Do you implement the 8 Science and Engineering Practices (SEPs) in your science classroom? These standards were created with the aim of improving science education. Over the next few weeks, I’ll be sharing a detailed look at each one of these SEPs, starting with asking questions and defining problems.

Asking questions (for science) and defining problems (for engineering) provides an emphasis for students to practice coming up with clear and focused questions that help guide investigations and problem solving. They are the first steps in science and engineering!

When making observations of phenomena, scientists and engineers may be looking at the same thing, but the outcome will be different. Scientists are looking for a greater understanding whereas engineers are looking for a practical application.

Let’s explore this more! These will definitely help you bring the WOW Factor to your science classroom!

**Asking Questions (For Science)**

What is science? It’s the systematic study of the universe! It’s the study of everything at all levels and how things work.

Why are asking questions important? As mentioned, they are pretty much the first step for science. For students, they need to learn how to ask questions so they can study and explore phenomena!

To study something, you must ask good questions. Once you have a question, you can launch an investigation (inquiry) to answer the question. From there, more questions and investigations can occur! Questions come from questions!

### Where do these questions come from?

- something students are curious about
- theories already existing
- looking for better solutions

Here are some examples of questions:

- Why is the sky blue?
- What causes heart disease?
- How do plants eat?
- Why does the moon shine at night?

Questions can come from anywhere and help to guide investigations.

### Scientific Questions Vs Nonscientific Questions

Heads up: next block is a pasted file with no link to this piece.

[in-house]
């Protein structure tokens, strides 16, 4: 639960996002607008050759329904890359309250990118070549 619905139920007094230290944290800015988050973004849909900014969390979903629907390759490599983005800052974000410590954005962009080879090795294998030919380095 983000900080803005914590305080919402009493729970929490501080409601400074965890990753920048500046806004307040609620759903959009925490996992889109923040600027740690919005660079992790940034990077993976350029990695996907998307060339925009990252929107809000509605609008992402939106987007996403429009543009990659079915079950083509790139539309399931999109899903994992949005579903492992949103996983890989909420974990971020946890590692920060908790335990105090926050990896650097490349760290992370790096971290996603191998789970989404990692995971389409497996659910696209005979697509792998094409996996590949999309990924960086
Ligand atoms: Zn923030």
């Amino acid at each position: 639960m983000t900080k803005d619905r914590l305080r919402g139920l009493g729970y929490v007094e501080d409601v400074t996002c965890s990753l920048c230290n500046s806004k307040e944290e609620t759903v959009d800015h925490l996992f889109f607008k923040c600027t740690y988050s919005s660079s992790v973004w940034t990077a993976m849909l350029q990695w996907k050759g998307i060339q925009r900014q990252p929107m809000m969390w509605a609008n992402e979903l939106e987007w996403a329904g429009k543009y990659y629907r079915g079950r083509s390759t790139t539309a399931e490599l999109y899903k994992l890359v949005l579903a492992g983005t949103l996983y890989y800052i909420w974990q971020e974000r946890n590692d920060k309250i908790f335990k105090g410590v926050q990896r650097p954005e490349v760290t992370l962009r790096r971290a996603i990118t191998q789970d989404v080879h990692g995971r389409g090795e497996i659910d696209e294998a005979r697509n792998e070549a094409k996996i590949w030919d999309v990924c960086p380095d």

Before you work to answer a question, you have to make sure the questions are testable. There is a difference between scientific questions and nonscientific questions.

Here are some examples of scientific questions:

- How does pollution affect ecosystems?
- How are rocks formed?
- How do earthquake eruptions occur?

Here are some examples of nonscientific questions:

- What is the best flavor of ice cream?
- Are dogs better than cats?
- How do you become rich?

At the middle school level, you should help your students come up with good questions. You can start out my modeling a good question for your students, and even set up the inquiry to answer the question. Then you can give them a chance to come up with their own question to build off what they learned. This toy car lab gives a great example of this!

**Defining Problems (For Engineering)**

Science sometimes leads to design.

What is engineering? Engineering is the practice of solving problems and increasing productivity. It’s practically finding a solution for human needs!

For example, there are problems that we face today that humans are constantly trying to find a solution to:

- How can we travel to the planet Mars?
- How do we provide efficient and sustainable energy?
- How do we protect the digital world from cyber threats?

In science, you are looking to answer a question about the world. In engineering, there is a problem to be solved, and you need to define this problem. From there, you can design and create a solution to that problem.

When trying to solve a problem, engineers follow the same basic steps: define the problem, imagine a solution, create a plan, follow the plan and design the solution, improve your plan, and start again.

The first step, defining the problem, isn’t always easy, so at the middle school level, your task is to help your students with this! To define a problem, help students ask questions to really determine the problem. Here’s a great video to explain this.

In addition, there’s not always one correct solution to solve a problem. There may be many! Engineers also ask questions to define the problem, look at what makes a successful solution, and identify any constraints.

**What Does this Practice Look like in Middle School?**

In elementary school, students are asking questions to find out more information about the world and what could be answered through inquiry. In addition, they learn to define simple problems.

Middle school teachers help students to build on this knowledge. Students begin to observe what happens if a variable changes. They should also be able to distinguish between those questions that could be answered through inquiry with those that are non-scientific. Once they determine this, they can participate in an investigation to answer the question.

From the engineering standpoint, students should be able to use prior knowledge and the engineering design process to define a simple problem and work to solve it.

By the end of high school, students should be able to ask clear and thoughtful questions that will be able to be investigated. For engineering, they should be able to ask questions to truly be able to find a solution to a problem.

**More Resources for SEP #1 – Asking Questions and Defining Problems**

Asking Questions and Defining Problems – Montana NAEP

How will you implement asking questions and defining problems?

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